Why Data Science Matters And How It Powers Business Value?
Without professional expertise that will turn cutting-edge technology into actionable insights, Big Data is nothing. Today, a lot more organizations and institutions in the financial sector as well, are opening up their doors to big data and unlocking its power, thus increasing the value of a data scientist who knows how to drive the value of a large amount of information that already exists inside an institution.
It has now become a universal truth that modern businesses are awash with data. Last year, McKinsey estimated that big data initiatives in the US healthcare system “could account for $300 billion to $450 billion in reduced health-care spending, or 12 to 17 percent of the $2.6 trillion baseline in US health-care costs”. However, bad data is estimated to be costing the US roughly $3.1 trillion a year.
It is becoming clear by the day that the value lies in processing and analysis of data – and that is where a data scientist steps into the spotlight. Executives have heard of how data science is a sexy industry, and how data scientists represent superheroes, but most are still unaware about the value a data scientist holds in an organization.
What a Data Scientist Does
Most data scientists in the industry have advanced degrees and training in statistics, math, and computer science. Their experience is a vast horizon that also extends to data visualization, data mining, and information management. It is fairly common for them to have previous experience in infrastructure design, cloud computing, and data warehousing.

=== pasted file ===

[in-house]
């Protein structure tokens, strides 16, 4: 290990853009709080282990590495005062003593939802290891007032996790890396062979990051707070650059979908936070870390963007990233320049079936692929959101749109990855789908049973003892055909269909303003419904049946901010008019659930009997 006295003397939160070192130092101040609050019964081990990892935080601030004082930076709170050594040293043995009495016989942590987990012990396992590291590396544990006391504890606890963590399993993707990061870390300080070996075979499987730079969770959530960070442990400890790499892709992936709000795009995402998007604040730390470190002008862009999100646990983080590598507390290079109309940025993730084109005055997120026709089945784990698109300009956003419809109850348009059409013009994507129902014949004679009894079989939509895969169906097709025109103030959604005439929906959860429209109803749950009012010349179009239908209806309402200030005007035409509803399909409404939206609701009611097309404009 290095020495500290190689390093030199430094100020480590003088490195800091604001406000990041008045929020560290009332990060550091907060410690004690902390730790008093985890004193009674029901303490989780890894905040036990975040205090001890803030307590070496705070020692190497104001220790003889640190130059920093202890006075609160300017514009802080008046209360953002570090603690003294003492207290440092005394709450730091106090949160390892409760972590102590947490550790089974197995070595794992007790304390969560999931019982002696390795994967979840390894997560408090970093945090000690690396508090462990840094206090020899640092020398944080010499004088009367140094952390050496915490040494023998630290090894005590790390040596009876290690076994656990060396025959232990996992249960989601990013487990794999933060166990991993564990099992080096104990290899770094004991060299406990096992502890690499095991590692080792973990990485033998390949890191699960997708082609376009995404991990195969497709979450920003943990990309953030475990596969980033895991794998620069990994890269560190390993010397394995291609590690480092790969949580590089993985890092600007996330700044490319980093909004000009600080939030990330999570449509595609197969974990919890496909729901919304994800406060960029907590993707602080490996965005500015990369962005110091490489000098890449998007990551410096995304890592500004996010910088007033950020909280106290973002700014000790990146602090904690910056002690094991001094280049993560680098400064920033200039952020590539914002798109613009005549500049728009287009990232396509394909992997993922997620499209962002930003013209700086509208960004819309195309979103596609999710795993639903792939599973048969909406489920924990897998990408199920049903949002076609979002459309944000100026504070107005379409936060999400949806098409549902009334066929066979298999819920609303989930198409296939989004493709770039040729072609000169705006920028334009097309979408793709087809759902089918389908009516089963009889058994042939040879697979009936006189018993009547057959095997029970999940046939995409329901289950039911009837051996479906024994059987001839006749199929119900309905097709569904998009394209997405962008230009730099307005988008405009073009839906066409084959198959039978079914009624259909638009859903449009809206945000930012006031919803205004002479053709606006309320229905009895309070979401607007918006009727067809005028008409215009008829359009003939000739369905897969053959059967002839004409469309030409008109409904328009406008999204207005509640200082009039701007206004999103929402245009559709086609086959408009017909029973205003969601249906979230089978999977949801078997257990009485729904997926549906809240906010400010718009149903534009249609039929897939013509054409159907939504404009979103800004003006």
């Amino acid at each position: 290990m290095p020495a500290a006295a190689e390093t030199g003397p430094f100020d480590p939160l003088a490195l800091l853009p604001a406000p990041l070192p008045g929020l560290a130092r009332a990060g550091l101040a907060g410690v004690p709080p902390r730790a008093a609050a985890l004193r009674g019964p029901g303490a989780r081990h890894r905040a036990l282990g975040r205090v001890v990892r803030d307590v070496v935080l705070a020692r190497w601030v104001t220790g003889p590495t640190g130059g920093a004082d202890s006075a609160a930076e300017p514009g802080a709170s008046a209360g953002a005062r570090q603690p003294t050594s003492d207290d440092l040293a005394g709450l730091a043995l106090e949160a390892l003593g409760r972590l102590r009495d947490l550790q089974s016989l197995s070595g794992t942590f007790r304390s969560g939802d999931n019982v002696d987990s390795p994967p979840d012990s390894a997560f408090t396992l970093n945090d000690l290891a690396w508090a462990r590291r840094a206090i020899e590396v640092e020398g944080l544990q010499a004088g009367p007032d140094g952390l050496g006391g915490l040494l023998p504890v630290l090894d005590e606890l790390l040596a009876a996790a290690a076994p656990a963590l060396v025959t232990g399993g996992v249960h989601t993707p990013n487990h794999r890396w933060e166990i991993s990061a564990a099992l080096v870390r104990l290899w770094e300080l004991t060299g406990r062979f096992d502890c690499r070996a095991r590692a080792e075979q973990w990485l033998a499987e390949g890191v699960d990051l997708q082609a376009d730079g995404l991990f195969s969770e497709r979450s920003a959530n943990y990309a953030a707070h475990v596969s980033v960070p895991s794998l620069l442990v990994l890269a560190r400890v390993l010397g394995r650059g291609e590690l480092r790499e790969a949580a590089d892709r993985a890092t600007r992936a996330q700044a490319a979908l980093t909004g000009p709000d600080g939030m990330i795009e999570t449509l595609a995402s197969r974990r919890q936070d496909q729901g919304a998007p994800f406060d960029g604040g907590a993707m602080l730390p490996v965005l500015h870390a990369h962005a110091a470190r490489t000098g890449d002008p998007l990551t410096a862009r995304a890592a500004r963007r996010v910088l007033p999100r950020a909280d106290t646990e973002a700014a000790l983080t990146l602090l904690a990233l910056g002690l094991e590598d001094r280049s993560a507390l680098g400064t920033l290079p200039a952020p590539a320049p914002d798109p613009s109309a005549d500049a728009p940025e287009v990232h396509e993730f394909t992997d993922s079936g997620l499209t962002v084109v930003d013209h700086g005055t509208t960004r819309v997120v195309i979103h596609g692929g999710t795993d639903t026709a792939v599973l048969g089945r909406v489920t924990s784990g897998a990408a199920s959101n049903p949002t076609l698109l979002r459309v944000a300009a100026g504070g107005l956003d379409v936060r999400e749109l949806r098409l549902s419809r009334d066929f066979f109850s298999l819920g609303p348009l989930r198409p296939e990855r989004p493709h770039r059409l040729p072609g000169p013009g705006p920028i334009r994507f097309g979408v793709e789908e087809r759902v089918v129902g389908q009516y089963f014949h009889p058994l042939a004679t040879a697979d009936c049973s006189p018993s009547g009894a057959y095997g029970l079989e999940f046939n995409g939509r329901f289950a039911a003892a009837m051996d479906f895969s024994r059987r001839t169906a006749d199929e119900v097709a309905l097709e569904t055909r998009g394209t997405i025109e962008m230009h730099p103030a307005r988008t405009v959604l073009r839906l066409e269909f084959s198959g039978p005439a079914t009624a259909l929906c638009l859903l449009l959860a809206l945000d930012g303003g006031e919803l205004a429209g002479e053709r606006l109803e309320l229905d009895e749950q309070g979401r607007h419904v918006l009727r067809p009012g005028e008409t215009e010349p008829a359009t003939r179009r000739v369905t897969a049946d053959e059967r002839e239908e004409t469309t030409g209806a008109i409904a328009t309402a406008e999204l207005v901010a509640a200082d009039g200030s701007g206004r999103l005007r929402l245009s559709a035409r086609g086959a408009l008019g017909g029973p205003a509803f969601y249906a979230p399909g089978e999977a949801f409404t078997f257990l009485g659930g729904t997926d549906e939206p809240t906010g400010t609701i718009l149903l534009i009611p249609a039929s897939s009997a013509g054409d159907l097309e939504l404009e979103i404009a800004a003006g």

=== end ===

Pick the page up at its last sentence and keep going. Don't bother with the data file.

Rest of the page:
Here are instances when a company can benefit from having a data scientist:
- When there is a need to crunch large volumes of numbers
- When possessing lots of operational and customer data
- When they can benefit from social media streams, credit data, consumer research or third-party data sets
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The Ways a Data Scientist Can Add Value to Business
8 ways a Data Scientist can add value to any business:
1. Empowering management and officers to make better decisions
A data scientist who is experienced will serve as a trusted advisor and strategic partner to the management of an institution and ensure that the staff maximizes their analytics’ capabilities. A data scientist will communicate and demonstrate the value of the institution’s analytics product to facilitate an improved process of decision making across the various levels of an organization, through measuring, tracking, and recording all the performance metrics.
2. Directing the actions based on trends which in turn help in defining goals
A data scientist examines and explores the institution’s data, after which they recommend and prescribe certain actions that will help improve the institution’s performance, and better engage customers, ultimately increasing profitability.
3. Challenging the staff to adopt best practices and focus on issues that matter.